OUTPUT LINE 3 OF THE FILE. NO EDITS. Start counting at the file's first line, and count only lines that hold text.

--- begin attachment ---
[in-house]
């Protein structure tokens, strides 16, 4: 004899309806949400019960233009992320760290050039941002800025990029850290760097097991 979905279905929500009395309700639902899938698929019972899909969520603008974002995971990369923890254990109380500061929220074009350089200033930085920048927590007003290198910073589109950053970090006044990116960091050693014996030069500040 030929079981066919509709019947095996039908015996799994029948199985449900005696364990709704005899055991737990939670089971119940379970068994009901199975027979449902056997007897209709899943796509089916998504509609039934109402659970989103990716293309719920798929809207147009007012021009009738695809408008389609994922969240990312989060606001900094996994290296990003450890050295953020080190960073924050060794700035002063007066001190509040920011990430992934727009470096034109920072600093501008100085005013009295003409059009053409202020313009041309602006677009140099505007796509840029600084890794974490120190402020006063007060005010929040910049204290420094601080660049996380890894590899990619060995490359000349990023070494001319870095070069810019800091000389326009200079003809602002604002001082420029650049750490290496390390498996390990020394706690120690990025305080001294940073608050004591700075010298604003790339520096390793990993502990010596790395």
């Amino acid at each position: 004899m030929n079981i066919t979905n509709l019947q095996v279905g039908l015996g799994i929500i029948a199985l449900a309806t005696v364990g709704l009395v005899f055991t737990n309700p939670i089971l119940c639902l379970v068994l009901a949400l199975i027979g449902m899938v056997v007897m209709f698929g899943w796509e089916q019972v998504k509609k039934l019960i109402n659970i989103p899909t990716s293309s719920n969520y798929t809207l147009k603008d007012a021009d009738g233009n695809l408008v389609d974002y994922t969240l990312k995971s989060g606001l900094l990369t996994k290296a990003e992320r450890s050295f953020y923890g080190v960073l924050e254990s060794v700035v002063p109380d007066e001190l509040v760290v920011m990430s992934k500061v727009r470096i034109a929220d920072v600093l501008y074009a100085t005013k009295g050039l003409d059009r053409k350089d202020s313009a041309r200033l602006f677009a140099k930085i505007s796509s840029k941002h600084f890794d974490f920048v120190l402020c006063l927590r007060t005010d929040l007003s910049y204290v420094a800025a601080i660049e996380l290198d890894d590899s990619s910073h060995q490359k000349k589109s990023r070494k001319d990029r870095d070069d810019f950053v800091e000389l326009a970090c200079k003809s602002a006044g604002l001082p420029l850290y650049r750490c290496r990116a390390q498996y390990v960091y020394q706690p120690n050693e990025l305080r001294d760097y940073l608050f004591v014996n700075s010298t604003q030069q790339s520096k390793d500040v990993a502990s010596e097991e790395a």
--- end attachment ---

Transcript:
């Amino acid at each position: 004899m030929n079981i066919t979905n509709l019947q095996v279905g039908l015996g799994i929500i029948a199985l449900a309806t005696v364990g709704l009395v005899f055991t737990n309700p939670i089971l119940c639902l379970v068994l009901a949400l199975i027979g449902m899938v056997v007897m209709f698929g899943w796509e089916q019972v998504k509609k039934l019960i109402n659970i989103p899909t990716s293309s719920n969520y798929t809207l147009k603008d007012a021009d009738g233009n695809l408008v389609d974002y994922t969240l990312k995971s989060g606001l900094l990369t996994k290296a990003e992320r450890s050295f953020y923890g080190v960073l924050e254990s060794v700035v002063p109380d007066e001190l509040v760290v920011m990430s992934k500061v727009r470096i034109a929220d920072v600093l501008y074009a100085t005013k009295g050039l003409d059009r053409k350089d202020s313009a041309r200033l602006f677009a140099k930085i505007s796509s840029k941002h600084f890794d974490f920048v120190l402020c006063l927590r007060t005010d929040l007003s910049y204290v420094a800025a601080i660049e996380l290198d890894d590899s990619s910073h060995q490359k000349k589109s990023r070494k001319d990029r870095d070069d810019f950053v800091e000389l326009a970090c200079k003809s602002a006044g604002l001082p420029l850290y650049r750490c290496r990116a390390q498996y390990v960091y020394q706690p120690n050693e990025l305080r001294d760097y940073l608050f004591v014996n700075s010298t604003q030069q790339s520096k390793d500040v990993a502990s010596e097991e790395a």